Abstract: Historians of urban slavery, free black people, and the Atlantic maritime world have demonstrated that the urban milieu, maritime commerce, and proximity to the sea provided free and enslaved African Americans in seaport cities with opportunities that challenged the premises and practices of bondage. Yet, the relatively young and small seaport of Galveston, Texas, has received little attention from scholars. Growing in the two decades before the Civil War from a rough village to one of the most important cotton ports on the Gulf of Mexico, Galveston maintained strict slave codes modeled on those adopted by other Southern states in response to slave rebellions and the rise of militant abolitionism in the 1830's. Nevertheless, black Galvestonians, like black seaport residents elsewhere, found greater possibilities for resisting or fleeing slavery than were available to African Americans in the interior.

Juneteenth: The Evolution of An Emancipation Celebration.

By: Turner, Elizabeth Hayes. European Contributions to American Studies. Oct2006, Vol. 65, p69-81. 13p. Historical Period: 1865 to 2005.

Abstract: Explores the origins of and changes to Juneteenth celebrations through five stages. Juneteenth celebrates 19 June 1865, the day the last Texas slaves heard about emancipation. The initial stage of celebration involved church-centered community gatherings. Beginning in 1919, celebrations were curtailed during the height of lynching and segregation. However, celebrations became increasingly commercialized between World War I and World War II. The third stage, the 1960's, saw attention shift to civil liberties struggles. The 1970's heralded the fourth stage, which returned the focus to African American freedom and arts. By 2005, Juneteenth was celebrated in most major cities across the United States; many members of Congress and activists are pushing for the day to be recognized as a national holiday.

Galveston Slavery.

By: Rozek, Barbara J. Houston Review. 1993, Vol. 15 Issue 2, p67-101. 35p. Historical Period: 1850 to 1859.

Abstract: Describes the condition of slavery in Galveston, Texas, in the decade prior to the Civil War. As the major antebellum port city of Texas, Galveston reflected the "contribution of the urban arena in maintaining and supporting the slave system, while differing from the system as it developed in rural, agricultural environments.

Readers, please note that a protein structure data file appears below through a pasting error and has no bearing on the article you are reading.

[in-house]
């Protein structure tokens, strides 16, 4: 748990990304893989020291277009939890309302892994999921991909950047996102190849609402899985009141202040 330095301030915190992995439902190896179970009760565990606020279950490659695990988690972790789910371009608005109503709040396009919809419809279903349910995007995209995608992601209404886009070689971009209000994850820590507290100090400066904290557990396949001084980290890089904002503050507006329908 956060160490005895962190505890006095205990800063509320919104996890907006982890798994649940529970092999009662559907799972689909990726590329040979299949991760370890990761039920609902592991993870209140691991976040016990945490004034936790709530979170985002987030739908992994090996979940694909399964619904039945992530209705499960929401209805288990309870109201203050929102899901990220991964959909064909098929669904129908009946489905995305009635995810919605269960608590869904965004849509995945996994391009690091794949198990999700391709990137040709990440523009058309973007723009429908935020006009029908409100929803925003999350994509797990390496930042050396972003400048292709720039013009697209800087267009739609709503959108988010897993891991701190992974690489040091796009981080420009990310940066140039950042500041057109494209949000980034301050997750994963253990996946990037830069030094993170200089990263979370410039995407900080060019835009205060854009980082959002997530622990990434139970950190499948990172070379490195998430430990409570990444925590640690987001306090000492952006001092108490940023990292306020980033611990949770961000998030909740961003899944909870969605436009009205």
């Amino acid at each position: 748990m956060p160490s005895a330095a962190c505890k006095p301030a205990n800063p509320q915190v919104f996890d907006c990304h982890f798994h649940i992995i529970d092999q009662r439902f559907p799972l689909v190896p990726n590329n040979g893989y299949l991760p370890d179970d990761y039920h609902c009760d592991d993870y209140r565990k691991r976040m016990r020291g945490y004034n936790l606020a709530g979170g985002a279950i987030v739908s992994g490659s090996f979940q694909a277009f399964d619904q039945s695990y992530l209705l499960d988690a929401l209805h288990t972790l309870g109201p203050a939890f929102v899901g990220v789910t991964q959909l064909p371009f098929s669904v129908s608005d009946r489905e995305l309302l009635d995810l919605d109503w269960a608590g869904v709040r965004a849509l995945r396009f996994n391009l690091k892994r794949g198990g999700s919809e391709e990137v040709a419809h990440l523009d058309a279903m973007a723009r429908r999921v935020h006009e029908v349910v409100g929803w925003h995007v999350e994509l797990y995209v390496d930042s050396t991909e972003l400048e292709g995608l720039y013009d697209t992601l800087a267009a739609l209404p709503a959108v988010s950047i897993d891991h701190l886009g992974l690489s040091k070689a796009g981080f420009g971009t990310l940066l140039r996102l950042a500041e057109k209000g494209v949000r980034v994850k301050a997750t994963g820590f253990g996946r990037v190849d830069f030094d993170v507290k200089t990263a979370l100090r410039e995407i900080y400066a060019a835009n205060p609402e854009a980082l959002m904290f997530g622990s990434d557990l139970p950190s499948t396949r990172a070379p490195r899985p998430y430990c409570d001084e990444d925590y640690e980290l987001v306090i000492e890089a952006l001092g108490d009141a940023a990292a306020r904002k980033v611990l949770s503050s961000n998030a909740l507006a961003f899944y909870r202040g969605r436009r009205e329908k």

Juneteenth.

By: Wiggins Jr., William H. American Visions. Jun/Jul93, Vol. 8 Issue 3, p28. 4p. 1 Color Photograph, 3 Black and White Photographs. Historical Period: 1865 to 1993.

Abstract: Notes the revival of the Juneteenth celebration in recent years, a tradition that first began in Texas, commemorating 19 June 1865 as the date of emancipation of black slaves in Texas. The celebration spread to other cities in the Midwest and in the East until it declined in the 1940's.

A Struggle for Sovereignty: National Consolidation, Emancipation, and Free Labor in Texas, 1865.

By: Cohen-Lack, N. Journal of Southern History. Feb92, Vol. 58 Issue 1, p57. 42p.

Abstract: In June 1865, a Union army was sent to force Texans to accept national sovereignty and the abolition of slavery. The reunification of the nation and the status of the freedmen were linked together. Northerners brought two versions of free labor society with them, one based on waged employment, the other on independent farming in the Jeffersonian tradition. African Americans supported the latter view. In the interests of societal stability and harvesting the Texas cotton crop, however, the army enforced labor contracts that kept freedmen working on plantations.

Juneteenth: "They Closed the Town Up, Man!

By: Wiggins, William H. American Visions. Jun1986, Vol. 1 Issue 3, p40-45. 6p. Historical Period: 1865 to 1986.

Abstract: Describes "Juneteenth," black America's celebration of June 19th as the day emancipation was declared in the Southwest, and the colorful traditions and political import of this holiday in the states of Texas, Louisiana, Oklahoma, and Arkansas.

The End of Slavery in Texas: A Research Note

by Campbell, Randolph B. Southwestern Historical Quarterly. Jul1984, Vol. 88 Issue 1, p71-80. 10p. Historical Period: 1865 to 1868 
Abstract: Black Texans celebrate their emancipation day on June 19th, because Union Major General Gordon Granger proclaimed freedom for them on that date in 1865. No one, however, was sure whether June 19th marked the legal termination of slavery or whether that date merely was symbolic. The exact date was important because it determined the validity of contracts for the purchase or hire of slaves. Lawsuits over those contracts began reaching the Texas Supreme Court by spring, 1867. The court ruled that slavery in Texas legally ended on 19 June 1865, with the surrender of the insurgents to the conquering forces. Therefore, contracts entered into prior to that time were valid. Notes: Based on Texas Supreme Court records and secondary sources; 6 photos, 13 notes.

The Free Negro in Galveston County, Texas.

By: Muir, Andrew Forest. Negro History Bulletin. May1959, Vol. 22 Issue 3, p68-70. 3p. Historical Period: 1800 to 1899.

Abstract: Discusses the fate of the small number of free Negroes in Galveston before the Civil War. After laws made residence for free Negroes illegal in Texas, some of them voluntarily became the nominal property of white masters in order to stay in the State. While some slaves were freed in Galveston, other free Negroes were enslaved both legally and illegally.